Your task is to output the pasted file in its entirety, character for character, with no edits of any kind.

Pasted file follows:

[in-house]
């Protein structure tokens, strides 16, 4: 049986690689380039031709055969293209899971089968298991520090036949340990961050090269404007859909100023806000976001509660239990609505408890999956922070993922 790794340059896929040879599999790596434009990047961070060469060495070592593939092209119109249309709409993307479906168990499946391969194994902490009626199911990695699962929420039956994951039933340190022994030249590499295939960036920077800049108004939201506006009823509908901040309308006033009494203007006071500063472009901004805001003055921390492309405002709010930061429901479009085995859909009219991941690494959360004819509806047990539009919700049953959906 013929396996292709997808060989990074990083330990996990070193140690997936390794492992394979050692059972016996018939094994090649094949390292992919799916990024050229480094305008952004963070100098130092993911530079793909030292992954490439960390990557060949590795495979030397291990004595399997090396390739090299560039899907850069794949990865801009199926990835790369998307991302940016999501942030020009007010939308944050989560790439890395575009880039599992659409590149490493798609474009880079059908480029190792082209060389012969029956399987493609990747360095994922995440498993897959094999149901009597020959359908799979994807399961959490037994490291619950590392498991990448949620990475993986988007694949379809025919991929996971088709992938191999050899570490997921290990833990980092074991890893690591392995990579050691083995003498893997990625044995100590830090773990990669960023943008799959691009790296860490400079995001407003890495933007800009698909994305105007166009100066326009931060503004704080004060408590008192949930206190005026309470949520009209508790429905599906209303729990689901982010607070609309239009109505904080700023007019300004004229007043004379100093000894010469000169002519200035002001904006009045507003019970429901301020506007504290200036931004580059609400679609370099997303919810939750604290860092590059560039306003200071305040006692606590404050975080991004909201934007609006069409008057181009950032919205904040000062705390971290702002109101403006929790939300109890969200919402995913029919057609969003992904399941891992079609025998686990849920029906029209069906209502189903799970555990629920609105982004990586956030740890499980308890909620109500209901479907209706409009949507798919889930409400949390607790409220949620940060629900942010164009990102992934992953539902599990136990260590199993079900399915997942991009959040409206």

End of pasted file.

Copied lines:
[in-house]
């Protein structure tokens, strides 16, 4: 049986690689380039031709055969293209899971089968298991520090036949340990961050090269404007859909100023806000976001509660239990609505408890999956922070993922 790794340059896929040879599999790596434009990047961070060469060495070592593939092209119109249309709409993307479906168990499946391969194994902490009626199911990695699962929420039956994951039933340190022994030249590499295939960036920077800049108004939201506006009823509908901040309308006033009494203007006071500063472009901004805001003055921390492309405002709010930061429901479009085995859909009219991941690494959360004819509806047990539009919700049953959906 013929396996292709997808060989990074990083330990996990070193140690997936390794492992394979050692059972016996018939094994090649094949390292992919799916990024050229480094305008952004963070100098130092993911530079793909030292992954490439960390990557060949590795495979030397291990004595399997090396390739090299560039899907850069794949990865801009199926990835790369998307991302940016999501942030020009007010939308944050989560790439890395575009880039599992659409590149490493798609474009880079059908480029190792082209060389012969029956399987493609990747360095994922995440498993897959094999149901009597020959359908799979994807399961959490037994490291619950590392498991990448949620990475993986988007694949379809025919991929996971088709992938191999050899570490997921290990833990980092074991890893690591392995990579050691083995003498893997990625044995100590830090773990990669960023943008799959691009790296860490400079995001407003890495933007800009698909994305105007166009100066326009931060503004704080004060408590008192949930206190005026309470949520009209508790429905599906209303729990689901982010607070609309239009109505904080700023007019300004004229007043004379100093000894010469000169002519200035002001904006009045507003019970429901301020506007504290200036931004580059609400679609370099997303919810939750604290860092590059560039306003200071305040006692606590404050975080991004909201934007609006069409008057181009950032919205904040000062705390971290702002109101403006929790939300109890969200919402995913029919057609969003992904399941891992079609025998686990849920029906029209069906209502189903799970555990629920609105982004990586956030740890499980308890909620109500209901479907209706409009949507798919889930409400949390607790409220949620940060629900942010164009990102992934992953539902599990136990260590199993079900399915997942991009959040409206």